I am often contact by prospective clients with regard to blood test drunk driving cases. These cases are out of the ordinary as most DWI prosecutions in New Jersey utilize a breath test (the Alcotest 7110) to obtain the defendant’s blood alcohol content (BAC) to determine whether or not the defendant is driving while intoxicated.

If you or someone you love has been charged with any DWI/DUI matter it is important that you contact an experienced firm with a proven criminal defense record. Every attorney at our firm not only has years of experience defending those accused of drunk driving, but also holds dual certification in the Alcotest and Standardized Field Sobriety Testing. Our criminal defense trial team is composed of former municipal prosecutors with over 100 years of collective legal experience representing clients throughout New Jersey. Many of our drunk driving defense lawyers are certified in Standardized Field Sobriety Testing (“SFST”), the tests police use to make an arrest in a drunk driving (DWI) case. In fact, three (3) of our attorneys are certified instructors in SFST. Further, our criminal trial team members are also certified by Draeger Industries in the operation and maintenance of the Alcotest 7110, the breath test device used by police to measure blood alcohol content (“BAC”).

Blood tests for blood alcohol content (“BAC”) collected after an accident, DWI traffic stop , or other legally authorized stop of your vehicle can be and are often successfully challenged in several ways. My criminal trial team provides an extensive defense for excluding blood test evidence by challenging key aspects of the blood test process, which include but are not limited to:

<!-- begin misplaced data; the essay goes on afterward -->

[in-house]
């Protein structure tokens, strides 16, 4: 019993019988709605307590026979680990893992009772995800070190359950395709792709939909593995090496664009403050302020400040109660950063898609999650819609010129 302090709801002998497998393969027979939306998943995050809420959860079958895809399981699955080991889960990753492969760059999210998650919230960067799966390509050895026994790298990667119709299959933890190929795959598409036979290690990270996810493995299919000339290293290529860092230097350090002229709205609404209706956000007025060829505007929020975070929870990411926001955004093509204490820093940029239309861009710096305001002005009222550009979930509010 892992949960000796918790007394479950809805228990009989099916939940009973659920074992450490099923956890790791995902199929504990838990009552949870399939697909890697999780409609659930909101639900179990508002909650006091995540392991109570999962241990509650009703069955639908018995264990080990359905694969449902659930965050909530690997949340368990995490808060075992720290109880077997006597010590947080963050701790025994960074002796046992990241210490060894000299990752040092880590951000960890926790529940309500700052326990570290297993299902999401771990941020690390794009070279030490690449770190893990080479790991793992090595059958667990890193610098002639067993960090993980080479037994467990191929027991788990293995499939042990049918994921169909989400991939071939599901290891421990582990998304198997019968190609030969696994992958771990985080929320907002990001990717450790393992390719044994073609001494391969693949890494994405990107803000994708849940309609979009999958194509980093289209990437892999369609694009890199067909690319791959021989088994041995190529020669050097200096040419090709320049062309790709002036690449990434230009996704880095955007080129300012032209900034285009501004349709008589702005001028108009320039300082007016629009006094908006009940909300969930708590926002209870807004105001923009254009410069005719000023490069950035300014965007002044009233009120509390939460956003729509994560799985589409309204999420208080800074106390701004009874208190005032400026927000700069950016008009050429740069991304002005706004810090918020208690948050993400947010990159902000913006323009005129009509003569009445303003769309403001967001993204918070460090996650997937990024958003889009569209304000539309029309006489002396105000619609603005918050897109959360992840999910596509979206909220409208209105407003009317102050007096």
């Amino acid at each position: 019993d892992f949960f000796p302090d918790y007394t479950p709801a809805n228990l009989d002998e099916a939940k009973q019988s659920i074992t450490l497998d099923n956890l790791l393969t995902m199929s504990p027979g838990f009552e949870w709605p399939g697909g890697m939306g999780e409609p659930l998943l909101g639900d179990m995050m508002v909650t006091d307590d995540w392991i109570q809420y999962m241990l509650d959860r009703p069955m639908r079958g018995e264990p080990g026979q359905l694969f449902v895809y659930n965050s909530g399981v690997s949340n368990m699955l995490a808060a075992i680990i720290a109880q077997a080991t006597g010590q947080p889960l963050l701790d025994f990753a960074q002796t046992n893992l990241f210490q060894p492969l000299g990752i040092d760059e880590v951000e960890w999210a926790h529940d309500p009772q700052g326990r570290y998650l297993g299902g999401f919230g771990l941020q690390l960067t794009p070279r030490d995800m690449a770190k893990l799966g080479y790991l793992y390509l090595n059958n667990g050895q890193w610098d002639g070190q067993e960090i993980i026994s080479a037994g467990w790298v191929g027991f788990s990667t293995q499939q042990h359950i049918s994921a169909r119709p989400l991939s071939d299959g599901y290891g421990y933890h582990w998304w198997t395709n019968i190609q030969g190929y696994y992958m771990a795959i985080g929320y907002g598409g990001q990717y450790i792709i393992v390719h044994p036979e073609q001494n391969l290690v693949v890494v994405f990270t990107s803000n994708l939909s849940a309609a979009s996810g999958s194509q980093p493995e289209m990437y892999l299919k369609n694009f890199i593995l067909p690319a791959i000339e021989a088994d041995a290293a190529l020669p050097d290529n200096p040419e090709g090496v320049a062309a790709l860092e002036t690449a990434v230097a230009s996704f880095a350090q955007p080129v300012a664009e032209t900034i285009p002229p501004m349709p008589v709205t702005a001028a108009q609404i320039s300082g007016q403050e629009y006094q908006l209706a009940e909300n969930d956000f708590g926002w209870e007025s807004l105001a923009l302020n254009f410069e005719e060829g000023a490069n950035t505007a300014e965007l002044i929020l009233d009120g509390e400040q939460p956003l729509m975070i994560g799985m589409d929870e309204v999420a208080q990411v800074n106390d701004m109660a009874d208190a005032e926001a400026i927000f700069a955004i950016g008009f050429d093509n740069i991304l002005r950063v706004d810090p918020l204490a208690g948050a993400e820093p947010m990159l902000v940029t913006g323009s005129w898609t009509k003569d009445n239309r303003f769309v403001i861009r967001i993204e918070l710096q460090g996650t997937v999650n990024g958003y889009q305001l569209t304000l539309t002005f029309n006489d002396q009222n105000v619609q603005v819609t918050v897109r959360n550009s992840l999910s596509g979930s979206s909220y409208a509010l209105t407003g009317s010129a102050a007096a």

• The sampling methods or preservation of the sample were improper.
  • The technician or officer administering the test was unqualified to do so.

As a law office composed of former DUI and DWI prosecutors, our attorneys are experienced in understanding how to identify errors in BAC testing.

In New Jersey, you do not have the right to refuse a blood, breathalyzer or urine test. Importantly, the refusal statute only governs the refusal to submit to a breath test (see N.J.S.A. 39:4-50.2). Refusal to submit to a blood test is therefore not a violation (so you cannot have your license suspended automatically as with refusing to offer a breath sample). In fact, I recently had a DWI dismissed because the defendant was improperly charged with refusal to submit to a blood test.

However, the police will have the right to take blood in certain types of cases including but not limited to: when a defendant has been injured and is in need of medical attention or because of the defendant’s status as being injured renders them unable to provide a breath sample. Also, if the defendant refuses to provide a breath sample, the defendant’s blood alcohol content (BAC) is dangerously high, or the defendant’s blood alcohol content (BAC) is dangerously low, a blood test may be used. If the defendant is acting out of the ordinary and yet his BAC is extremely low the Police may have a reasonable suspicion to suspect the defendant was under the influence of drugs.

Critical Point – As stated in State v Ravotto, “consent is not required to the taking of a blood sample, but the taking of such sample must be done in a medically acceptable manner and environment”. Whether or not such samples were done in a medically acceptable manner and environment are the crucial issues our DWI/DUI attorneys attack every day.